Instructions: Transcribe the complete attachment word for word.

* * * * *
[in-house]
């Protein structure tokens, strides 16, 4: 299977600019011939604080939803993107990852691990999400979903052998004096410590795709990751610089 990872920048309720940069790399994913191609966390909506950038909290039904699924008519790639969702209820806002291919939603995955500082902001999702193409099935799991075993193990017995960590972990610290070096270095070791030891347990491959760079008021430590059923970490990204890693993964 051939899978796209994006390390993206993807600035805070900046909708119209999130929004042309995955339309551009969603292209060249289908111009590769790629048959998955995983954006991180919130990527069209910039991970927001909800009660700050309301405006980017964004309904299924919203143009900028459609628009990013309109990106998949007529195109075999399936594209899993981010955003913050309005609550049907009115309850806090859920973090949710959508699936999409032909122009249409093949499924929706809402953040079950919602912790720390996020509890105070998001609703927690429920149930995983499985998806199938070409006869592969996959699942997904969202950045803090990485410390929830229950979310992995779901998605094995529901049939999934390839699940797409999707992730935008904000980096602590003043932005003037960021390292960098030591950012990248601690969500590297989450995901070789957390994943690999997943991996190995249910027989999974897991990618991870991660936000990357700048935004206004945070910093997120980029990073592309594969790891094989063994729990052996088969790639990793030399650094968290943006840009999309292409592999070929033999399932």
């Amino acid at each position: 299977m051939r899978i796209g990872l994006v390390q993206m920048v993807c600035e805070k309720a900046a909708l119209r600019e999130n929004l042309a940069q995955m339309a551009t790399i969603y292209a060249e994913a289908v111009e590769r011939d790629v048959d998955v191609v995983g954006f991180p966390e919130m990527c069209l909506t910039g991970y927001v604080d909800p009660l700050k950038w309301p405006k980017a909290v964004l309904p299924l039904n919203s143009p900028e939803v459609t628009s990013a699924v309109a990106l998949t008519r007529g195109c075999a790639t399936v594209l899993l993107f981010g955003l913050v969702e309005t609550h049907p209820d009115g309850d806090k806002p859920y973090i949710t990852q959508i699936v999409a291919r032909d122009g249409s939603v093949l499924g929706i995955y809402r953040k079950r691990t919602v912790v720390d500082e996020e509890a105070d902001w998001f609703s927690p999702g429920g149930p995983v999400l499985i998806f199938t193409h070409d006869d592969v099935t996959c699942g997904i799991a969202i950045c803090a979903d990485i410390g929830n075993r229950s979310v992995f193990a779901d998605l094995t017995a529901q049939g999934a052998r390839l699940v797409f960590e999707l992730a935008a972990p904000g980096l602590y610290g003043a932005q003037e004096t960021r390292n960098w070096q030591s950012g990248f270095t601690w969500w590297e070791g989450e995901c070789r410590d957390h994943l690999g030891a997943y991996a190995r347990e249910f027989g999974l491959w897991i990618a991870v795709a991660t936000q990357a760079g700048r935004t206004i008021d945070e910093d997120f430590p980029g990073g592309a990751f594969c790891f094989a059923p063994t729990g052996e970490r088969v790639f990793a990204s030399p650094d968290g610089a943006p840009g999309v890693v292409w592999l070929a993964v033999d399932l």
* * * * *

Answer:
[in-house]
């Protein structure tokens, strides 16, 4: 299977600019011939604080939803993107990852691990999400979903052998004096410590795709990751610089 990872920048309720940069790399994913191609966390909506950038909290039904699924008519790639969702209820806002291919939603995955500082902001999702193409099935799991075993193990017995960590972990610290070096270095070791030891347990491959760079008021430590059923970490990204890693993964 051939899978796209994006390390993206993807600035805070900046909708119209999130929004042309995955339309551009969603292209060249289908111009590769790629048959998955995983954006991180919130990527069209910039991970927001909800009660700050309301405006980017964004309904299924919203143009900028459609628009990013309109990106998949007529195109075999399936594209899993981010955003913050309005609550049907009115309850806090859920973090949710959508699936999409032909122009249409093949499924929706809402953040079950919602912790720390996020509890105070998001609703927690429920149930995983499985998806199938070409006869592969996959699942997904969202950045803090990485410390929830229950979310992995779901998605094995529901049939999934390839699940797409999707992730935008904000980096602590003043932005003037960021390292960098030591950012990248601690969500590297989450995901070789957390994943690999997943991996190995249910027989999974897991990618991870991660936000990357700048935004206004945070910093997120980029990073592309594969790891094989063994729990052996088969790639990793030399650094968290943006840009999309292409592999070929033999399932």
């Amino acid at each position: 299977m051939r899978i796209g990872l994006v390390q993206m920048v993807c600035e805070k309720a900046a909708l119209r600019e999130n929004l042309a940069q995955m339309a551009t790399i969603y292209a060249e994913a289908v111009e590769r011939d790629v048959d998955v191609v995983g954006f991180p966390e919130m990527c069209l909506t910039g991970y927001v604080d909800p009660l700050k950038w309301p405006k980017a909290v964004l309904p299924l039904n919203s143009p900028e939803v459609t628009s990013a699924v309109a990106l998949t008519r007529g195109c075999a790639t399936v594209l899993l993107f981010g955003l913050v969702e309005t609550h049907p209820d009115g309850d806090k806002p859920y973090i949710t990852q959508i699936v999409a291919r032909d122009g249409s939603v093949l499924g929706i995955y809402r953040k079950r691990t919602v912790v720390d500082e996020e509890a105070d902001w998001f609703s927690p999702g429920g149930p995983v999400l499985i998806f199938t193409h070409d006869d592969v099935t996959c699942g997904i799991a969202i950045c803090a979903d990485i410390g929830n075993r229950s979310v992995f193990a779901d998605l094995t017995a529901q049939g999934a052998r390839l699940v797409f960590e999707l992730a935008a972990p904000g980096l602590y610290g003043a932005q003037e004096t960021r390292n960098w070096q030591s950012g990248f270095t601690w969500w590297e070791g989450e995901c070789r410590d957390h994943l690999g030891a997943y991996a190995r347990e249910f027989g999974l491959w897991i990618a991870v795709a991660t936000q990357a760079g700048r935004t206004i008021d945070e910093d997120f430590p980029g990073g592309a990751f594969c790891f094989a059923p063994t729990g052996e970490r088969v790639f990793a990204s030399p650094d968290g610089a943006p840009g999309v890693v292409w592999l070929a993964v033999d399932l």